Winner of the 2016 Tiptree Award!
Longlisted for the 2016 National Book Award for Young People's Literature
Stonewall Book Award Honor
“McLemore’s second novel is such a lush surprising fable, you half expect birds to fly out of the pages… McLemore uses the supernatural to remind us that the body’s need to speak its truth is primal and profound, and that the connection between two people is no more anyone’s business than why the dish ran away with the spoon.”
--Jeff Giles, New York Times Book Review
Anna-Marie McLemore’s debut novel The Weight of Feathers was greeted with rave reviews, a YALSA Morris Award nomination, and spots on multiple “Best YA Novels” lists. Now, McLemore delivers a second stunning and utterly romantic novel, again tinged with magic.
To everyone who knows them, best friends Miel and Sam are as strange as they are inseparable. Roses grow out of Miel’s wrist, and rumors say that she spilled out of a water tower when she was five. Sam is known for the moons he paints and hangs in the trees and for how little anyone knows about his life before he and his mother moved to town. But as odd as everyone considers Miel and Sam, even they stay away from the Bonner girls, four beautiful sisters rumored to be witches. Now they want the roses that grow from Miel’s skin, convinced that their scent can make anyone fall in love. And they’re willing to use every secret Miel has fought to protect to make sure she gives them up.
Atmospheric, dynamic, and packed with gorgeous prose, When the Moon was Ours is another winner from this talented author.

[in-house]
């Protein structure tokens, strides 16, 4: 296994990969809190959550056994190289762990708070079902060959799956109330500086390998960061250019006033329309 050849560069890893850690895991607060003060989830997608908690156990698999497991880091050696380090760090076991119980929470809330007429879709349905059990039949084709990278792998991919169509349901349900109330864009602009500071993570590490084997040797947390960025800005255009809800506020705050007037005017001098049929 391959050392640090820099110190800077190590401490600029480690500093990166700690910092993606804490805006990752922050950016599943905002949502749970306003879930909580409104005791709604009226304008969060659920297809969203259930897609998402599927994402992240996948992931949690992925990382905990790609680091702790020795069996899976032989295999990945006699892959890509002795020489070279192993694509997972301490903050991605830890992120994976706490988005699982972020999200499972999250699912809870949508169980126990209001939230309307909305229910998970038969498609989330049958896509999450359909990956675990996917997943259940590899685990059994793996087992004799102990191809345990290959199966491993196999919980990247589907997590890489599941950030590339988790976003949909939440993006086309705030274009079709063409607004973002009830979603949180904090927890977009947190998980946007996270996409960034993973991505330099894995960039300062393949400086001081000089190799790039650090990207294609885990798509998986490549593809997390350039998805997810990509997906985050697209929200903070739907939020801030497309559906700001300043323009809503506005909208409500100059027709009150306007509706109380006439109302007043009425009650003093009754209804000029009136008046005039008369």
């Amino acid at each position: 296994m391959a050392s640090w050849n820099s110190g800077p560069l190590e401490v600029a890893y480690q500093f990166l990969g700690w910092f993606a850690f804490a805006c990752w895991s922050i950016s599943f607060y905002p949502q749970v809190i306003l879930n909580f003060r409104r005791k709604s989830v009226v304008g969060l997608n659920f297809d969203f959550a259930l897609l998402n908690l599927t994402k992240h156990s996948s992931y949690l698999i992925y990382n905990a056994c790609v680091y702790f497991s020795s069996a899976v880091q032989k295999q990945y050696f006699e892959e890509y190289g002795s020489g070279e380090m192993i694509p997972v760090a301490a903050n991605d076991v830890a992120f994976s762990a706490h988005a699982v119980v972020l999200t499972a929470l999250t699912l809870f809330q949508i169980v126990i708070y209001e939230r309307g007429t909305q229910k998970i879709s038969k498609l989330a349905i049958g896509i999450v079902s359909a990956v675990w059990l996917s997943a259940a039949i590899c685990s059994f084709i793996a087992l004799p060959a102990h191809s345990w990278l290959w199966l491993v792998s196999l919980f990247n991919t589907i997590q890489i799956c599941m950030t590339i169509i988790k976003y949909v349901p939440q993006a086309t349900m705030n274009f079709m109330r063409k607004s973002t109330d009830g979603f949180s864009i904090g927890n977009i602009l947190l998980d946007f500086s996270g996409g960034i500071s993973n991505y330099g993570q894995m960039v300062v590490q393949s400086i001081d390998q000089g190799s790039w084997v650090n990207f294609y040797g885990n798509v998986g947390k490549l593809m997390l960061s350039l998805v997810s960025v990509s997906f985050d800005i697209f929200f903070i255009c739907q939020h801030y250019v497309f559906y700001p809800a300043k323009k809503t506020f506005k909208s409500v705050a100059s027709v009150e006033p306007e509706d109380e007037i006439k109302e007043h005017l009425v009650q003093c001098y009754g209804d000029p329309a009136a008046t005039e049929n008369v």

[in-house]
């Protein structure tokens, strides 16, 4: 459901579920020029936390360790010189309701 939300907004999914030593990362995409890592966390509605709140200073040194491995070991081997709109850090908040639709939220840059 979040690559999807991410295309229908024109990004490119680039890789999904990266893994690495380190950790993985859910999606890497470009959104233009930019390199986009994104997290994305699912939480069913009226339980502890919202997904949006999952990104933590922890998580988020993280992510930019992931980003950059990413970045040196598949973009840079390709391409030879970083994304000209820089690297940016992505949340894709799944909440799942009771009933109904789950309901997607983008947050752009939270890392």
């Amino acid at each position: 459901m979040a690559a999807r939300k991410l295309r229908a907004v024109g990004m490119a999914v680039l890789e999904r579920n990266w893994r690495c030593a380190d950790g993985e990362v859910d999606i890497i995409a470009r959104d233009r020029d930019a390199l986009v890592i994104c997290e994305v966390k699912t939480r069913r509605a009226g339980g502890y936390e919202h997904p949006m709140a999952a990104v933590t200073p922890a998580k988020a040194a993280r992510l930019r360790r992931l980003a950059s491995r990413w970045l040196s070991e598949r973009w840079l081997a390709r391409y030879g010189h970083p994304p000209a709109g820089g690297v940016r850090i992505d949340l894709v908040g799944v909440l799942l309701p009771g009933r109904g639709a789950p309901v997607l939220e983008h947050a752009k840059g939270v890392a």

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When the Moon Was Ours
By Anna-Marie McLemore
St. Martin's PressCopyright © 2016 Anna-Marie McLemore
All rights reserved.
sea of clouds
As far as he knew, she had come from the water. But even about that, he couldn't be sure.
It didn't matter how many nights they'd met on the untilled land between their houses; the last farm didn't rotate its crops, and stripped the soil until nothing but wild grasses would grow. It didn't matter how many stories he and Miel had told each other when they could not sleep, him passing on his mother's fables of moon bears that aided lost travelers, Miel making up tales about his moon lamps falling in love with stars. Sam didn't know any more than anyone else about where she'd come from before he found her in the brush field. She seemed to have been made of water one minute and the next, became a girl.
Someday, he and Miel would be nothing but a fairy tale. When they were gone from this town, no one would remember the exact brown of Miel's eyes, or the way she spiced recado rojo with cloves, or even that Sam and his mother were Pakistani. At best, they would remember a dark-eyed girl, and a boy whose family had come from somewhere else. They would remember only that Miel and Sam had been called Honey and Moon, a girl and a boy woven into the folklore of this place.
This is the story that mothers would tell their children:
There was once a very old water tower. Rust had turned its metal such a deep orange that the whole tank looked like a pumpkin, an enormous copy of the fruit that grew in the fields where it cast its shadow. No one tended this water tower anymore, not since a few strikes from a summer of lightning storms left it leaning to one side as though it were tired and slouching. Years ago, they had filled it from the river, but now rust and minerals choked the pipes. When they opened the valve at the base of the tower, nothing more than a few drops trickled out. The bolts and sheeting looked weak enough that one autumn windstorm might crumble the whole thing.